Relationship Expert

Elinor Harvey answers some key questions on relationships

What are good new conversations questions we can ask to learn something new and be more inquisitive with our other halves. 

There are so many! My favourite ones to ask are:

What are you most proud of in your life so far?

What do you feel most worried about at the moment?

How would you describe your childhood to someone who didn't know your family?

What parts of yourself or your personality do you try to keep hidden?

What do you want our life to be like in 3 years?

What adventures would you like to have before you die?


What games can we play to invite more fun and more touch?

The Three Minute Game is brilliant. 

Writing words or drawing pictures using your fingers on the other person's back for them to guess.

Hugging to Relax- holding each other in a hug for 60 seconds until you feel your bodies relax together.

Massage can be very helpful, allowing your partner access to parts of your body that you feel comfortable and focusing on the sensations of the massage without any pressure to be sexual.

How can we notice the positive about our other halves more

By putting our focus and attention onto their good points! We all have an inbuilt tendency towards confirmation bias which means we seek information (eg. my partner has been late back from work twice this week)which confirms our beliefs, (eg. my partner doesn't care about me). If we force ourselves to notice positive things (eg. my partner has been home on time for all the other days and has been apologetic and loving towards me), then we can change our beliefs about our partner (eg. my partner does care about my feelings), which in turn will allow us to see more positive aspects. It becomes a positive confirmation bias and feedback loop.


What can we do at the start of each day to build connection? 

A hug in bed can make all the difference- just reaching out to the other person to share a moment of togetherness, if only to say good morning and how did you sleep. The ritual of making the other person a hot drink can be very meaningful, and wishing the other person a good day and that you will be looking forward to seeing them later can really help. 

What can we do at the end of the day to end feeling connected? 

Giving each other space to wind down after work is key-sometimes we ae just not ready to 'connect' instantly. When you are ready to talk, leaving your phones to one side and actually giving the other person your attention and eye contact is essential. It can also help to offer kind words, saying you missed them, that you've been thinking about them, or offering compassion for what they've gone through that day. 

What are three mistakes couples make?

The main ones I see are: 

Getting stuck into cycles of criticism/defensiveness.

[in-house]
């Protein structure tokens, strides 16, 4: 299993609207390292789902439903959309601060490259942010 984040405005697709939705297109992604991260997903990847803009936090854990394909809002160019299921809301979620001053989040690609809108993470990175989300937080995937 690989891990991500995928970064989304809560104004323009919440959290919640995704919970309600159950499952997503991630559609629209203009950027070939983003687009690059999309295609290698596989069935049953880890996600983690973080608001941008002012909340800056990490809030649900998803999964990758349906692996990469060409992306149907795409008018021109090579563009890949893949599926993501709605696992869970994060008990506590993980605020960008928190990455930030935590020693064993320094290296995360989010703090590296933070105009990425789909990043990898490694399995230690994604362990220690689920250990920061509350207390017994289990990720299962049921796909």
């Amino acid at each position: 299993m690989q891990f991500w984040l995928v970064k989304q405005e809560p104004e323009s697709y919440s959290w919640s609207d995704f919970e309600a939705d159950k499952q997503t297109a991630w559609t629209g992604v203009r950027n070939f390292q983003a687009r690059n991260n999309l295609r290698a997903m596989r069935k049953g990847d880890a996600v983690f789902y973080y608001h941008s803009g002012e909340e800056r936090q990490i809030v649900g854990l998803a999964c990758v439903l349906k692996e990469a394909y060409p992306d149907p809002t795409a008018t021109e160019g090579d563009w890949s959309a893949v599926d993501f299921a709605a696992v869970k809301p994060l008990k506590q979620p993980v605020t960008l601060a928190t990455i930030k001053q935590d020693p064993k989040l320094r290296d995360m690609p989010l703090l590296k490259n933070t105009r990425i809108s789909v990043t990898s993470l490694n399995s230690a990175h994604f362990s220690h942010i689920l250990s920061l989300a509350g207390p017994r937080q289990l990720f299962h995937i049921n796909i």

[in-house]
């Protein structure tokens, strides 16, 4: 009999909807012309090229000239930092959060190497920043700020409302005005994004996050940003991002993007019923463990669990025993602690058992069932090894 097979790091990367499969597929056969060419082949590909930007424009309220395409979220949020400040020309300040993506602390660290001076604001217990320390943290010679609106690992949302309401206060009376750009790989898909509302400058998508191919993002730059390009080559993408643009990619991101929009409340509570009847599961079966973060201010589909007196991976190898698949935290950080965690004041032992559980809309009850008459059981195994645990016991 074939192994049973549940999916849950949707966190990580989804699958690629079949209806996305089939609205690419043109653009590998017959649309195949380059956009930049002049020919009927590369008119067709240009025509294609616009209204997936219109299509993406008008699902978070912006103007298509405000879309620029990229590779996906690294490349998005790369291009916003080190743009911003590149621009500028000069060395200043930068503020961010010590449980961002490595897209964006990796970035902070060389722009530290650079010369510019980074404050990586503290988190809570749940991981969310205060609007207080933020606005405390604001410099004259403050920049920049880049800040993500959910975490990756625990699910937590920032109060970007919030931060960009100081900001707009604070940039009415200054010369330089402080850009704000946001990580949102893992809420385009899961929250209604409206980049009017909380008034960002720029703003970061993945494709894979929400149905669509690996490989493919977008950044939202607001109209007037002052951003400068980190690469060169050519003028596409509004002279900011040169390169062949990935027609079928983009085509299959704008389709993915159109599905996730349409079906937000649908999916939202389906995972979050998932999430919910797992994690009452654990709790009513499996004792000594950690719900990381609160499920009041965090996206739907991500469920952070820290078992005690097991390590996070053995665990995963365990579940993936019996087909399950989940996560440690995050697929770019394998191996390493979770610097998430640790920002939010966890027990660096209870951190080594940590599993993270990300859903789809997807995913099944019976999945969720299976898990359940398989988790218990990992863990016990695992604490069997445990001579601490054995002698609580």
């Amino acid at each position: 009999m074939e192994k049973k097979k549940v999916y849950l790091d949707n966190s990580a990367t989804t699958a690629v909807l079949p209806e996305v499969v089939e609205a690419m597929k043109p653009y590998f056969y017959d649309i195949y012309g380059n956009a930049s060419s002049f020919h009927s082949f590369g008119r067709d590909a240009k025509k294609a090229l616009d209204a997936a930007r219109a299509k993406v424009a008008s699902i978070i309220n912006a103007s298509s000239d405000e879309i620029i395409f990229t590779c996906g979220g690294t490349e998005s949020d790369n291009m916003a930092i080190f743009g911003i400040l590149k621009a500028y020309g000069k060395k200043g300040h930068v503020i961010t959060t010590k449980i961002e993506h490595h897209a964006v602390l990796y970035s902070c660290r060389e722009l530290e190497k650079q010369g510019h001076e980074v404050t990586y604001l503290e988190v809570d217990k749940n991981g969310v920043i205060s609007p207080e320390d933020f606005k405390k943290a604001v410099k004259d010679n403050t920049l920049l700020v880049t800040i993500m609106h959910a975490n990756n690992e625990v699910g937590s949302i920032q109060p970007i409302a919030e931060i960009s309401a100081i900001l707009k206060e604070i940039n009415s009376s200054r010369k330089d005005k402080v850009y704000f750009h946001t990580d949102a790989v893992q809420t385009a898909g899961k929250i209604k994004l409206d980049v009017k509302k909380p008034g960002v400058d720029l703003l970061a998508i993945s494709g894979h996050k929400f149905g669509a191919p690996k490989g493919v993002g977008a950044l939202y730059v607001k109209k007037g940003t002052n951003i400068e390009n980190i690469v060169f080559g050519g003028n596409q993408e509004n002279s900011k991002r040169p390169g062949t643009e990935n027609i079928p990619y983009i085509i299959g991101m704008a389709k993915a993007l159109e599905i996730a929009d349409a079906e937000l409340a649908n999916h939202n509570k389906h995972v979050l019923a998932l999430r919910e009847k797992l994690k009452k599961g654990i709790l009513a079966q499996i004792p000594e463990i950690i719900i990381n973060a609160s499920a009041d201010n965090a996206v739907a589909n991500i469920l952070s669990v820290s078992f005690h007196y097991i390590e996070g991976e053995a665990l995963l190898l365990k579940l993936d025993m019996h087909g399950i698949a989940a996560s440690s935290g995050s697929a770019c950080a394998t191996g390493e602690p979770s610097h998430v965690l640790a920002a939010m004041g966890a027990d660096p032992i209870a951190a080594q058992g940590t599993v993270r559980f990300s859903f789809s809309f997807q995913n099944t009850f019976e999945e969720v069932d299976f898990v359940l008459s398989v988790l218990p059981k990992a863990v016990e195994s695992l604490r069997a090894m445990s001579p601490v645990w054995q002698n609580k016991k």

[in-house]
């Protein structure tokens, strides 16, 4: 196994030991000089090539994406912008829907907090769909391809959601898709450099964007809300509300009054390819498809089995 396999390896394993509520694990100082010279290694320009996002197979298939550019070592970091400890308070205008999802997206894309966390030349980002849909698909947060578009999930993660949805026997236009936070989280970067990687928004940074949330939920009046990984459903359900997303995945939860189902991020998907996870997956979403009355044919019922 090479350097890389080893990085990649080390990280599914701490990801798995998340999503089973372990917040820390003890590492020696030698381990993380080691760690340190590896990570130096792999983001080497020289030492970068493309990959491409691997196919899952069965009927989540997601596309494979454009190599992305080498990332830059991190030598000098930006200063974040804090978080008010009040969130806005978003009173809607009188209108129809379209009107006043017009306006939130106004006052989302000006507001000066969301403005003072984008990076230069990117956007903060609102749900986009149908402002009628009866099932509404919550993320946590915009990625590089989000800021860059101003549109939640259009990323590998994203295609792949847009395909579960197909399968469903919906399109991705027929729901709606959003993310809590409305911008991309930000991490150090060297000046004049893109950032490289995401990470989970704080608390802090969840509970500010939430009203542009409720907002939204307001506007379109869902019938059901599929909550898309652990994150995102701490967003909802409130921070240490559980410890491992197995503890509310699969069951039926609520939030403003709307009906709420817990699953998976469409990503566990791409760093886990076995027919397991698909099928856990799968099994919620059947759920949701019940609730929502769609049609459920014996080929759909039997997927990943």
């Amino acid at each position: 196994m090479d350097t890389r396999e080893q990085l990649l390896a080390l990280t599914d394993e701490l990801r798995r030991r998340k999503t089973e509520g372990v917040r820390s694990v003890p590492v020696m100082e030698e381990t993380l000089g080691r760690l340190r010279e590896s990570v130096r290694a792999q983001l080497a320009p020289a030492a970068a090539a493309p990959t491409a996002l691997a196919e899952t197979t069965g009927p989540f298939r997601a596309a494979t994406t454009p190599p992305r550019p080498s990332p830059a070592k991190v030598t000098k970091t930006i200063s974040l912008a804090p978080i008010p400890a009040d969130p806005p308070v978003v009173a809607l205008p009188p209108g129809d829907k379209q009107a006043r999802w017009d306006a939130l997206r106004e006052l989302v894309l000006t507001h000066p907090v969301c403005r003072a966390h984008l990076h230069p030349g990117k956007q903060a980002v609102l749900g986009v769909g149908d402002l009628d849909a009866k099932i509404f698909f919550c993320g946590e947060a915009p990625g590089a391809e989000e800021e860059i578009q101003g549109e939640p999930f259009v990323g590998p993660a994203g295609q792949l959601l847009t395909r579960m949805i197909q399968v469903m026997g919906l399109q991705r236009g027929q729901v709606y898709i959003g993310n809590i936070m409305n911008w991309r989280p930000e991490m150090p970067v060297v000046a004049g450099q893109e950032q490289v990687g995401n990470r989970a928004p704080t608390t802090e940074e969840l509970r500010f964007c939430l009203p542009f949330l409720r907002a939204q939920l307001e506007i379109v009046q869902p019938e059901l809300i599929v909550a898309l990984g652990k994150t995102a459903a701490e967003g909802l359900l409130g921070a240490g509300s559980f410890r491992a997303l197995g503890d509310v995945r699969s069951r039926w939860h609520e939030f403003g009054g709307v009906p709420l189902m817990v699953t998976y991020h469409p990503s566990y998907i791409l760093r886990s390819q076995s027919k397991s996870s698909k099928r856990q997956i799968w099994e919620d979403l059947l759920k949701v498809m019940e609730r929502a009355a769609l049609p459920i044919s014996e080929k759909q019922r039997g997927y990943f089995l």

Not expressing enough affection or appreciation.

Putting energy and focus into family life but not prioritising time as a couple.

What are 3 different ways to improve how we communicate?

Using "I language" can be really helpful. Rather than saying "you never listen to me", you might say "I feel sad when it seems that you're not listening". It doesn't sound like an attack and prevents defensiveness

Choosing a good time to talk, rather than trying to discuss a difficult topic in the heat of the moment.

Echoing and reflecting back what your partner is saying, rather than responding immediately. This shows that you're listening to them and taking time to understand them.

How can we change our language? 

Trying to avoid using language which is critical or inflammatory can be vital. If we say something negative towards our partner, of course they are going to become defensive and criticise you back. Focus instead on expressing your feelings rather than making personal comments about your partner. 

Any quick ways to work on our own confidence or that of our spouse?

Sometimes we need to re programme our mindset and beliefs in order to change the way we feel. If we feel unconfident, we usually are holding beliefs which are self critical and negative towards ourselves. Instead we can tell ourselves instead "I am strong and beautiful. My body can do amazing things" and over time we can start to internalise these as new beliefs, replacing the old critical beliefs.  

As humans are relational creatures, part of our self-esteem is built up in how others treat us, so treating your partner with kindness, love and respect will help them to feel that way towards themselves too.

Should sex be spontaneous or scheduled?

It can be both! Spontaneous sex is great if you have spontaneous desire and notice that 'turned on' feeling in your body and in new relationships it's often easier to have spontaneous sex. However many people in longer term relationships don't have much spontaneous desire so scheduling sex can be useful to allow your responsive desire to happen instead. Responsive desire needs a good sexy context in order to kick in, so if you have scheduled sex in you can find ways of anticipating that in a positive way: having a shower first, sending each other some playful texts, mentally visualising something erotic, not being too late to bed, or whatever helps get you into the mood. Good luck!